Top prosecutors in three states being assessed as potential future homes for Guantánamo Bay detainees implored the Obama administration on Wednesday not to send the prisoners to their states.
In the letter, attorneys general from Colorado, Kansas and South Carolina said that bringing detainees to their areas “will create imminent danger” and make “targets” out of the communities where they are placed.
“Your proposed action denigrates the Constitution and defies the rule of law,” the prosecutors wrote. “It disrupts domestic tranquility and therefore the general welfare of the states.”
The letter to President Barack Obama was signed by Colorado Attorney General Cynthia Coffman, Kansas Attorney General Derek Schmidt and South Carolina Attorney General Alan Wilson. In it, the prosecutors gave the administration until Dec. 4 to respond.
Closing the detention center has been a top priority for Obama, and a Defense Department team has surveyed seven sites in Colorado, South Carolina and Kansas that could be the next address for some of the 107 captives currently housed at Guantánamo Bay. That number had been 112 up until Friday, when five men who had been held there for more than 13 years were released to the United Arab Emirates.
The closure effort has faced hurdles, including opposition among both Republicans and Democrats in Congress. U.S. Sen. Tim Scott, R-S.C., a vocal critic of the closure plans, recently visited the Guantánamo Bay detention facility, saying afterward he was more convinced than ever the site should stay open as is.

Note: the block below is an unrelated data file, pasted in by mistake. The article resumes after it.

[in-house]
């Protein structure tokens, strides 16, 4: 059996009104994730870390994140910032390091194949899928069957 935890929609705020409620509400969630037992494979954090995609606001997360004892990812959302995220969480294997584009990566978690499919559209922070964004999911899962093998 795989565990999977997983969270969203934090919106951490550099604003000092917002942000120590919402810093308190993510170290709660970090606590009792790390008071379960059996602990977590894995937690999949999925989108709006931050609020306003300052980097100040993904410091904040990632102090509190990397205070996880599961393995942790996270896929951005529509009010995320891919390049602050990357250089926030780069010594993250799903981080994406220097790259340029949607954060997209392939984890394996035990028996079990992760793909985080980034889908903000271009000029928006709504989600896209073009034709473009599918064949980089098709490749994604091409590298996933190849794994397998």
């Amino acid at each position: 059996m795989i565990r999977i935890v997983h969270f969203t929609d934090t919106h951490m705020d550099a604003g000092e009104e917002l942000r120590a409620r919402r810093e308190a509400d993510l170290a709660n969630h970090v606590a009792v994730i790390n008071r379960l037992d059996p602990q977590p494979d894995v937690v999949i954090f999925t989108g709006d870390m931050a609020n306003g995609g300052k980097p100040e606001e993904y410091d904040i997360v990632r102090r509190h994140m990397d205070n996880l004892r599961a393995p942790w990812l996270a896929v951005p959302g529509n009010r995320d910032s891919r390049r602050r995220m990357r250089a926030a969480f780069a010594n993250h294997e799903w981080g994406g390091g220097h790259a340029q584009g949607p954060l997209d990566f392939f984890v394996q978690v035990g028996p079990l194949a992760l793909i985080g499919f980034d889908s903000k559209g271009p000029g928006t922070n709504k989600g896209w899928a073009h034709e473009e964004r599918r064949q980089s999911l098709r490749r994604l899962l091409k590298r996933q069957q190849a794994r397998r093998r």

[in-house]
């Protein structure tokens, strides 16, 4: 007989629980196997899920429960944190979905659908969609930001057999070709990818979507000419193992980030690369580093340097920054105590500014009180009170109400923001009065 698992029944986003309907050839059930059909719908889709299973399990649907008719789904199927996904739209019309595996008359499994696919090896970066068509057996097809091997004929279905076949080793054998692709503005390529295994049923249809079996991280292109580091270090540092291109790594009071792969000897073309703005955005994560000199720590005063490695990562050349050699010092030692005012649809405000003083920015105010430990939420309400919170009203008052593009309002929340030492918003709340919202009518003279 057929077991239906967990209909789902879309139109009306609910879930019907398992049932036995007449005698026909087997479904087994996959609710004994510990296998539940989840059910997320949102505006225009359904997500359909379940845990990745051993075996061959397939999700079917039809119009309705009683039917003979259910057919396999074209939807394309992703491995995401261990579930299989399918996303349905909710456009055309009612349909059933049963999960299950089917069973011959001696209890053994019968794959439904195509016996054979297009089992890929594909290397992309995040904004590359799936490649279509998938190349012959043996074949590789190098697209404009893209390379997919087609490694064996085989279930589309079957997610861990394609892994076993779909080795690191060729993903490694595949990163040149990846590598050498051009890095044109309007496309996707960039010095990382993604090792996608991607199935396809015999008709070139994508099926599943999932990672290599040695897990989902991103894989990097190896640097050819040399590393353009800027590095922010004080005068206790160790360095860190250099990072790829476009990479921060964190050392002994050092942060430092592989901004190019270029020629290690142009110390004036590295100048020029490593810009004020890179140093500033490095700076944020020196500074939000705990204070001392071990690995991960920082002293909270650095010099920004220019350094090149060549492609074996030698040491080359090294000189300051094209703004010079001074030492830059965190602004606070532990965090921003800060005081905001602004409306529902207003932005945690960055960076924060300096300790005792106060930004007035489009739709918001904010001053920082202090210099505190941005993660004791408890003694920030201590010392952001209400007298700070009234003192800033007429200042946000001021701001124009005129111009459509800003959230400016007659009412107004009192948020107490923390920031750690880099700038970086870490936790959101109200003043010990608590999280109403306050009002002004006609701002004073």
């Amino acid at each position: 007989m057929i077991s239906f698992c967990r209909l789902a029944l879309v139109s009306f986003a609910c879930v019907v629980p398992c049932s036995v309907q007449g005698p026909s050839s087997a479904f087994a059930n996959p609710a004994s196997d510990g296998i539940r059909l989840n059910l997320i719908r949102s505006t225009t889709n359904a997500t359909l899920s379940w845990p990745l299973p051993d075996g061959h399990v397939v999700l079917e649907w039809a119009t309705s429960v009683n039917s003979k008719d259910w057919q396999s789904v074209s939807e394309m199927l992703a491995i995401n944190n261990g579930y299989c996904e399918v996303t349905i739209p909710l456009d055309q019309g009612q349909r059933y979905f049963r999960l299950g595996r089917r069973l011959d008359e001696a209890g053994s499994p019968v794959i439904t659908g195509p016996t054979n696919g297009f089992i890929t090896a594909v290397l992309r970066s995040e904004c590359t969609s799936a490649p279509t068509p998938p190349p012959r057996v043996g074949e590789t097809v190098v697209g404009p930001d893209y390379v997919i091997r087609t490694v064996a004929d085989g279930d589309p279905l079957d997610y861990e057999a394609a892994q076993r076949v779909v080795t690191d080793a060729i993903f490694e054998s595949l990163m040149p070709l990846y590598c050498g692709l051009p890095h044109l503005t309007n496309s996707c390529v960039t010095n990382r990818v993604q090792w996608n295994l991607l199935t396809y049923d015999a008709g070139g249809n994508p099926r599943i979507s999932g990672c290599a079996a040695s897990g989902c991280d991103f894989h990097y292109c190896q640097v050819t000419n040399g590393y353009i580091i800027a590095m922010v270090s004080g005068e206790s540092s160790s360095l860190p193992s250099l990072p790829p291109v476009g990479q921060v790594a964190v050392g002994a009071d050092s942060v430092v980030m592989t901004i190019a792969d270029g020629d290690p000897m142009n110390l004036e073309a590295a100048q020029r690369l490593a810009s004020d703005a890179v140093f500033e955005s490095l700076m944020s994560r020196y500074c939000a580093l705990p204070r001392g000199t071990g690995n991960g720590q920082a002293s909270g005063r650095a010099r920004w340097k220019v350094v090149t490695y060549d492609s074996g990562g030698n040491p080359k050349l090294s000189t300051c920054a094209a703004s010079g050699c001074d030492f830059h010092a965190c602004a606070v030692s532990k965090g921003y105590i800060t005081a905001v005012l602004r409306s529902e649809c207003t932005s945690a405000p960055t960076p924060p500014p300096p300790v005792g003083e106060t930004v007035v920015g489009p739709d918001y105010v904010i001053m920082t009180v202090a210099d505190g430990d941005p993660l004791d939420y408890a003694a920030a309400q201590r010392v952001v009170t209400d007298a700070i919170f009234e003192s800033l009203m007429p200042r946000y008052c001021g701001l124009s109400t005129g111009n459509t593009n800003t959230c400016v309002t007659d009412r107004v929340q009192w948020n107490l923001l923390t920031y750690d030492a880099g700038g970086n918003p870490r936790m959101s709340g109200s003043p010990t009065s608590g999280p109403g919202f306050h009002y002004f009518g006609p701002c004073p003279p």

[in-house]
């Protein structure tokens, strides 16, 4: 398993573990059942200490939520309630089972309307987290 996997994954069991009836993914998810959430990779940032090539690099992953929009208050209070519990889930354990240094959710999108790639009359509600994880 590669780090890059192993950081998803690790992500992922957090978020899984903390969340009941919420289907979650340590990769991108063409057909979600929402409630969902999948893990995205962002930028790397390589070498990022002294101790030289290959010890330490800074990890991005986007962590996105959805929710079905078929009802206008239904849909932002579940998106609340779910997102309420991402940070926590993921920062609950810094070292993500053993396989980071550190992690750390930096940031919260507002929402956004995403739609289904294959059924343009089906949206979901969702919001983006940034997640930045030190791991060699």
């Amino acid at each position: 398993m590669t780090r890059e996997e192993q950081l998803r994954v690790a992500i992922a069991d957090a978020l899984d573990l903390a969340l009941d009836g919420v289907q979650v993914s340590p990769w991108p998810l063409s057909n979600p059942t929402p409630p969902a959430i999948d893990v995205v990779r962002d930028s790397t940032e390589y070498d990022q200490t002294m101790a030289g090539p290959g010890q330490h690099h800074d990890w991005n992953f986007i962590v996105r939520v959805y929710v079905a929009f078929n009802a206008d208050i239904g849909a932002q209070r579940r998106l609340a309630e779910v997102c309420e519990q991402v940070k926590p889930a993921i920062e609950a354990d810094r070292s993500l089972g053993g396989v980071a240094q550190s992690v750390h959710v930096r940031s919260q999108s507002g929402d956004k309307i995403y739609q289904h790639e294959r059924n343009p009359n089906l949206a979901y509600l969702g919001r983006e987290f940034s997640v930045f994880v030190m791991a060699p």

Governors have also made their own pleas to the Obama administration. Earlier this year, South Carolina Gov. Nikki Haley and Kansas Gov. Sam Brownback wrote to Defense Secretary Ash Carter that they would not “be part of any illegal and ill-advised action by this Administration, especially when that action relates to importing terrorists into our states,” and threatened to sue if necessary.
Last week, Brownback said Guantánamo should continue to hold suspected terrorists indefinitely because the U.S. is in a war with terrorism “for some time to come.” Like the attorneys general, he said moving prisoners from Guantánamo will compromise the nation’s security and harm its troops.
Dozens of sheriffs in Colorado have also written the administration, saying detainee movement would endanger citizens.
A White House report is assessing the feasibility of using the U.S. Disciplinary Barracks and Midwest Joint Regional Corrections Facility at Leavenworth, Kansas; the Consolidated Naval Brig, in Hanahan, South Carolina; the Federal Correctional Complex, which includes the medium, maximum and supermax facilities in Florence, Colorado; and the Colorado State Penitentiary II in Canon City, Colorado, also known as the Centennial Correctional Facility.